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By Staff | Mar 8, 2016

Trading ban

A husband and wife have been banned for life from CME Group Inc. markets for using noncompetitive cattle trades to improperly transfer funds, according to disciplinary notices issued.

Aaron Wilkey and his wife, Melissa, electronically executed numerous noncompetitive transactions in CME’s feeder cattle futures from December 2012 to April 2013, the notices said.

CME, which owns the Chicago Mercantile Exchange and other markets, bars the practice.

The Wilkeys could not immediately be reached for comment.

A CME panel found that the Wilkeys had committed the violations after they did not answer the charges against them. They transferred money to an account controlled by Melissa Wilkey from accounts controlled by Aaron Wilkey, according to CME.

Separately, Aaron Wilkey improperly prearranged trades to transfer money to his wife’s account from his mother’s account, the company said.

Aaron and Melissa Wilkey have each been ordered to pay a $100,000 fine to CME, along with restitution and disgorgement for the improper trades.

MGEX trades

MGEX reported a total volume of 247,562 trades from February, making it the fourth best month in the history of the Exchange. This is also the highest February volume total of all-time, up 11 percent from the previous record set in 2011.

Electronic volume for the month also finished at fourth best all-time and set a new February record, coming in at 218,598 contracts traded.

The month of February concluded with 14 consecutive days of volume greater than 10,000. The highest open interest total ever for the Exchange was seen during February, when it reached 87,186 on Feb. 12.

Total volume through two months now stands at 403,395, which is 3 percent higher than at this time a year ago.


Corn closed the week 1.5 cents lower.

Last week, private exporters did not report any private sales.

Corn export sales were disappointing at 43.2 mb, near the high end of trade estimates. Annual sales are 1.09 billions bushels, or 21 percent slower than last year’s pace.

Sales look to be much slower next week as there has been very little private business this week.

In March, we should expect traders to anticipate an increase in planted acreage in the March 31 report of 2 to 3 million acres. Forecasts for a cool, wet spring could make planting additional corn acres difficult, thus corn could find strength in the last half of March and early April as the market will need to secure.

Commercial interests will view pullbacks in the market as buying opportunities with forecasts for a cool, wet spring possibly giving way to a La Nina event this summer.

Thus commercial entities as well as large speculators will want to be long ahead of the growing season.

With the already saturated soils and additional rain forecasted this spring, spring highs for corn are likely to be scored during the spring planting timeframe as values rally to secure enough planted acres to meet demand.

No year is the same, but last year, prices ground lower into early June until weather issues rallied prices. Without a weather problem, prices look to search for a price level which will stimulate usage.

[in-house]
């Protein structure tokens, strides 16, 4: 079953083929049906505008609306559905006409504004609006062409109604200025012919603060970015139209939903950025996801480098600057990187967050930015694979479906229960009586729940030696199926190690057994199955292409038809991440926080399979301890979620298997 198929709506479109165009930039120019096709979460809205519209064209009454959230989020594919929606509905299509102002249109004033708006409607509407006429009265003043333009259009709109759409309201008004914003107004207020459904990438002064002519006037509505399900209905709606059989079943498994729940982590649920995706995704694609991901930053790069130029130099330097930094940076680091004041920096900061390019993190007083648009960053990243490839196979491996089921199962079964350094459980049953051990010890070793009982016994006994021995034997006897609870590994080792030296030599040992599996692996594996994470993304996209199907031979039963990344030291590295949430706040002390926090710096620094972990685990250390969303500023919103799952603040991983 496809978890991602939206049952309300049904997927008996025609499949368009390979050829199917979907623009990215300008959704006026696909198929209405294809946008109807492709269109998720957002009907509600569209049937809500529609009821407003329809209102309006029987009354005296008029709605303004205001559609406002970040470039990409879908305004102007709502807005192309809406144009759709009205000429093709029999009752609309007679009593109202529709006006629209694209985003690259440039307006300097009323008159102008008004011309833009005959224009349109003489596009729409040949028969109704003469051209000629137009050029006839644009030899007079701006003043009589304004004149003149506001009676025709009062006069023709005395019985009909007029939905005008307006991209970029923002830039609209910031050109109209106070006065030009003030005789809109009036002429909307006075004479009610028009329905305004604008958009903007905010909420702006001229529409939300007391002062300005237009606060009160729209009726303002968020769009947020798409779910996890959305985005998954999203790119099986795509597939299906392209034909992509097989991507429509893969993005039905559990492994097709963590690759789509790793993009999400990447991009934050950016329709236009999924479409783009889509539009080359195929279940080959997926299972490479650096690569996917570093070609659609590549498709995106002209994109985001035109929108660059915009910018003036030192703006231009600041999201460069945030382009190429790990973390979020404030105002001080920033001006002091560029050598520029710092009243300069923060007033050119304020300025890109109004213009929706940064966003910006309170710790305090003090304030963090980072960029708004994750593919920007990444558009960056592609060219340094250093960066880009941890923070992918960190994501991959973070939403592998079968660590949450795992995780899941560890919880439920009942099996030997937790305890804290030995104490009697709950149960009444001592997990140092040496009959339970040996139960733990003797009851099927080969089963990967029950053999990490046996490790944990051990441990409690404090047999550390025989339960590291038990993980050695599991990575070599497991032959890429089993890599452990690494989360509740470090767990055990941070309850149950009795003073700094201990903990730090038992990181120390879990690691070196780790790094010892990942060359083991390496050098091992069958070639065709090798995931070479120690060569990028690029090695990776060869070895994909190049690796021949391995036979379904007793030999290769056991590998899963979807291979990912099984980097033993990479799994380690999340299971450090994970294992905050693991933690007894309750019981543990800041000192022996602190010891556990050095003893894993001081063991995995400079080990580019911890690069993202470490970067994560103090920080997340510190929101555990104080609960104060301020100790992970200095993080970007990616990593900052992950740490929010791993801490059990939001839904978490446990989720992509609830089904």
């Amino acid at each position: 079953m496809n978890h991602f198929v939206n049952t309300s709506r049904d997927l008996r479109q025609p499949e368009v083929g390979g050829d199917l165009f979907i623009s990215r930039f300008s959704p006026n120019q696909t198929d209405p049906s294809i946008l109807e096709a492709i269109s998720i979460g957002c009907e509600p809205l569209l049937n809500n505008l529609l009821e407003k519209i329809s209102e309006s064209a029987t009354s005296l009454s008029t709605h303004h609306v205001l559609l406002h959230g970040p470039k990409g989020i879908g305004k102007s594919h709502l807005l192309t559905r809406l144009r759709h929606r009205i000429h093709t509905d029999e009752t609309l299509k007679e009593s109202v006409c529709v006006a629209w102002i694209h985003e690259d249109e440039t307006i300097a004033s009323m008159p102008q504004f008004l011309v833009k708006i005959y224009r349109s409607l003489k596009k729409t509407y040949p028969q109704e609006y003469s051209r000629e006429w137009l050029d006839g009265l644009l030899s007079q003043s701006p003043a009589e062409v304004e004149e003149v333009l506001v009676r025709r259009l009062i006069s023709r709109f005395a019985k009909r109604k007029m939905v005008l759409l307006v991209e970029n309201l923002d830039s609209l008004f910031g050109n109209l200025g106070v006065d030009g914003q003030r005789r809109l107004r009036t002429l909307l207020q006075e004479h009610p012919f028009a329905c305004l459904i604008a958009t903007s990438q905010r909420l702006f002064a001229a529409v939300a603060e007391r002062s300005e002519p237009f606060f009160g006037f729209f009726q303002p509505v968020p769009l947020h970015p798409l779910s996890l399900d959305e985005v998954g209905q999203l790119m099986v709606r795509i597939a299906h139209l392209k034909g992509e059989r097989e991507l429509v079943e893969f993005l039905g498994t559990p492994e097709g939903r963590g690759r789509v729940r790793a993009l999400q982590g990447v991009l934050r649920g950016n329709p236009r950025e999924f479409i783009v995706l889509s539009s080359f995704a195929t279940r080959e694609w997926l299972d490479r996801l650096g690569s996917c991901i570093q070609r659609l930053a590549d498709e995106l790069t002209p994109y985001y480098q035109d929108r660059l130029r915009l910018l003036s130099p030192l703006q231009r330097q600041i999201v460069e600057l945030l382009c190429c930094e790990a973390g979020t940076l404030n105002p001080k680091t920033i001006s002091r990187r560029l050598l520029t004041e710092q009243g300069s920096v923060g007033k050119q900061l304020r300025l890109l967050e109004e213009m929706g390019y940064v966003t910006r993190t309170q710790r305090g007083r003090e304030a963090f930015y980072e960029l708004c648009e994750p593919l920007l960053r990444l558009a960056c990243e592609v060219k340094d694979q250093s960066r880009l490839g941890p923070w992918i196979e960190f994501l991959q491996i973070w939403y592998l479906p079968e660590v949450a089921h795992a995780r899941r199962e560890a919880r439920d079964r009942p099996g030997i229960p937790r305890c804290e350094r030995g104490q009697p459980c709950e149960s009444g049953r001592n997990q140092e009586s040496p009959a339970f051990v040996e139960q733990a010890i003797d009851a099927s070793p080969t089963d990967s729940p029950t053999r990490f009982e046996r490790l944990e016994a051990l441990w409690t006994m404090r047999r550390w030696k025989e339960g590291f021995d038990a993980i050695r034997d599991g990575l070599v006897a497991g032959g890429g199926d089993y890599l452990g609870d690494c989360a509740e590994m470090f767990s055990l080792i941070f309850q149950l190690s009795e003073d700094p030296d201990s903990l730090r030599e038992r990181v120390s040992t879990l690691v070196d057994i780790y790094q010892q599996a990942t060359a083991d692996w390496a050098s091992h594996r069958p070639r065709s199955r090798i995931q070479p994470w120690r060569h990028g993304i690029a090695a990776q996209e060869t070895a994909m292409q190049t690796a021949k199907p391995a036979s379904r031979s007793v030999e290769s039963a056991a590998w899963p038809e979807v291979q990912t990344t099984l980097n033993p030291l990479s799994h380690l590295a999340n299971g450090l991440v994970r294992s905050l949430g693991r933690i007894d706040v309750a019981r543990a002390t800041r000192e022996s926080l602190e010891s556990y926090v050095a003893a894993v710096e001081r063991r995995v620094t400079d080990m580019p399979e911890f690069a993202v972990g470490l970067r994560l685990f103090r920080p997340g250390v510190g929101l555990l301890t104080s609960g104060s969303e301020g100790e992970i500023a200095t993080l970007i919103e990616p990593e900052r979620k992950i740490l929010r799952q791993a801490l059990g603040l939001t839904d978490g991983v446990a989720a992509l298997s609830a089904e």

Additional downside should be expected until a weather problem develops this spring or summer as supplies remain large.

Strategy and outlook: Producers should use a rally during the spring planting timeframe to liquidate remaining inventory and begin to become defensive on new crop corn sales.


Soybeans closed the week 14.5 cents higher.

Last week, private exporters announced sale of 140,000 metric tons of soybeans to an unknown destination.

Weekly soybean sales came in at 16.3 million bushels, the fourth slowest pace of the marketing year.

The export pace of the 2015/16 marketing year now stands at 1.557 bb, or down 11 percent from last year’s pace.

The key pod-setting stage in South America should be completed by March 15, leaving the market to remove any weather premium that may remain in values.

The next monthly USDA supply/demand report, that was scheduled for Wednesday, should show very little change in U.S. ending stocks.

And with the South American growing season effectively over, plus a small increase in U.S. seeded acres in 2016, look for prices to work lower after the report.

In the March 31 acreage report, the trade should be expecting an increase in U.S. soybean seedings of 500,000 to 1 million acres.

If wet growing conditions materialize this spring as forecast, corn will rally to buy acres as the market anticipates farmers will shift corn acres to soybeans.

A very wet forecast will limit the upside for soybeans. Like corn, technical breaks should be well supported by commercial entities as they begin to position long ahead of the growing season as they wish to extend coverage in case prices rally sharply on a weather-related event.

Strategy and outlook: Producers should use a rally during the spring planting timeframe to liquidate remaining inventory and begin to become defensive on new crop soybean sales.

This material has been prepared by a sales or trading employee or agent of Midwest Market Solutions and is, or is in the nature of, a solicitation. This material is not a research report prepared by Midwest Market Solution’s Research Department. The risk of loss in trading futures and/or options is substantial and each investor and/or trader must consider whether this is a suitable investment.

Brian Hoops can be reached at (605) 660-1155.

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